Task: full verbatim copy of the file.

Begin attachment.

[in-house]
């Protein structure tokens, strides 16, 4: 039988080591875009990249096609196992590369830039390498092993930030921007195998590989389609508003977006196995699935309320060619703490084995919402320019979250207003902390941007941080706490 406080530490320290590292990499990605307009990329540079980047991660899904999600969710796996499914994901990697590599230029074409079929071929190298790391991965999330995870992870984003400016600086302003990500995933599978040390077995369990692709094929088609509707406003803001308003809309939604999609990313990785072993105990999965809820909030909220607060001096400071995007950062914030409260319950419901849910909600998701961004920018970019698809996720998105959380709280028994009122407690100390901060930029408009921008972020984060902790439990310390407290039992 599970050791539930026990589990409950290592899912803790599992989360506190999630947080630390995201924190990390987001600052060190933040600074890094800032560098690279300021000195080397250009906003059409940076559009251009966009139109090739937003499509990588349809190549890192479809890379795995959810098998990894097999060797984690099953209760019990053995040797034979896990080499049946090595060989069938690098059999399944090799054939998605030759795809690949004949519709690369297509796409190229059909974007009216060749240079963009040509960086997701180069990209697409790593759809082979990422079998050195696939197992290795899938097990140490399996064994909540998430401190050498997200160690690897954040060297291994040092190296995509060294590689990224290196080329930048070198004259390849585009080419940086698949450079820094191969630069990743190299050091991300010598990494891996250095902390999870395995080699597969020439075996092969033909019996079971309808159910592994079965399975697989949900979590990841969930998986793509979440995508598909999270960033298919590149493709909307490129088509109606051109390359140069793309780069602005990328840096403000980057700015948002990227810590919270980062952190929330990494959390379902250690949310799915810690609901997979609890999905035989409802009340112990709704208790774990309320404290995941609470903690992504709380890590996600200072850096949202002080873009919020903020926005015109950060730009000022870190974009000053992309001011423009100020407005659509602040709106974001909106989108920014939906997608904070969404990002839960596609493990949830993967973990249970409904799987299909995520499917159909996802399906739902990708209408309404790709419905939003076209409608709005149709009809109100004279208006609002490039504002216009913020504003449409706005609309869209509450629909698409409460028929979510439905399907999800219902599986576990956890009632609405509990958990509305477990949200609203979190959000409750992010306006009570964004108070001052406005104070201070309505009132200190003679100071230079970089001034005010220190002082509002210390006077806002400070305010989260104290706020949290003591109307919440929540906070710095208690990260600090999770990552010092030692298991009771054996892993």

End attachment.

[in-house]
């Protein structure tokens, strides 16, 4: 039988080591875009990249096609196992590369830039390498092993930030921007195998590989389609508003977006196995699935309320060619703490084995919402320019979250207003902390941007941080706490 406080530490320290590292990499990605307009990329540079980047991660899904999600969710796996499914994901990697590599230029074409079929071929190298790391991965999330995870992870984003400016600086302003990500995933599978040390077995369990692709094929088609509707406003803001308003809309939604999609990313990785072993105990999965809820909030909220607060001096400071995007950062914030409260319950419901849910909600998701961004920018970019698809996720998105959380709280028994009122407690100390901060930029408009921008972020984060902790439990310390407290039992 599970050791539930026990589990409950290592899912803790599992989360506190999630947080630390995201924190990390987001600052060190933040600074890094800032560098690279300021000195080397250009906003059409940076559009251009966009139109090739937003499509990588349809190549890192479809890379795995959810098998990894097999060797984690099953209760019990053995040797034979896990080499049946090595060989069938690098059999399944090799054939998605030759795809690949004949519709690369297509796409190229059909974007009216060749240079963009040509960086997701180069990209697409790593759809082979990422079998050195696939197992290795899938097990140490399996064994909540998430401190050498997200160690690897954040060297291994040092190296995509060294590689990224290196080329930048070198004259390849585009080419940086698949450079820094191969630069990743190299050091991300010598990494891996250095902390999870395995080699597969020439075996092969033909019996079971309808159910592994079965399975697989949900979590990841969930998986793509979440995508598909999270960033298919590149493709909307490129088509109606051109390359140069793309780069602005990328840096403000980057700015948002990227810590919270980062952190929330990494959390379902250690949310799915810690609901997979609890999905035989409802009340112990709704208790774990309320404290995941609470903690992504709380890590996600200072850096949202002080873009919020903020926005015109950060730009000022870190974009000053992309001011423009100020407005659509602040709106974001909106989108920014939906997608904070969404990002839960596609493990949830993967973990249970409904799987299909995520499917159909996802399906739902990708209408309404790709419905939003076209409608709005149709009809109100004279208006609002490039504002216009913020504003449409706005609309869209509450629909698409409460028929979510439905399907999800219902599986576990956890009632609405509990958990509305477990949200609203979190959000409750992010306006009570964004108070001052406005104070201070309505009132200190003679100071230079970089001034005010220190002082509002210390006077806002400070305010989260104290706020949290003591109307919440929540906070710095208690990260600090999770990552010092030692298991009771054996892993």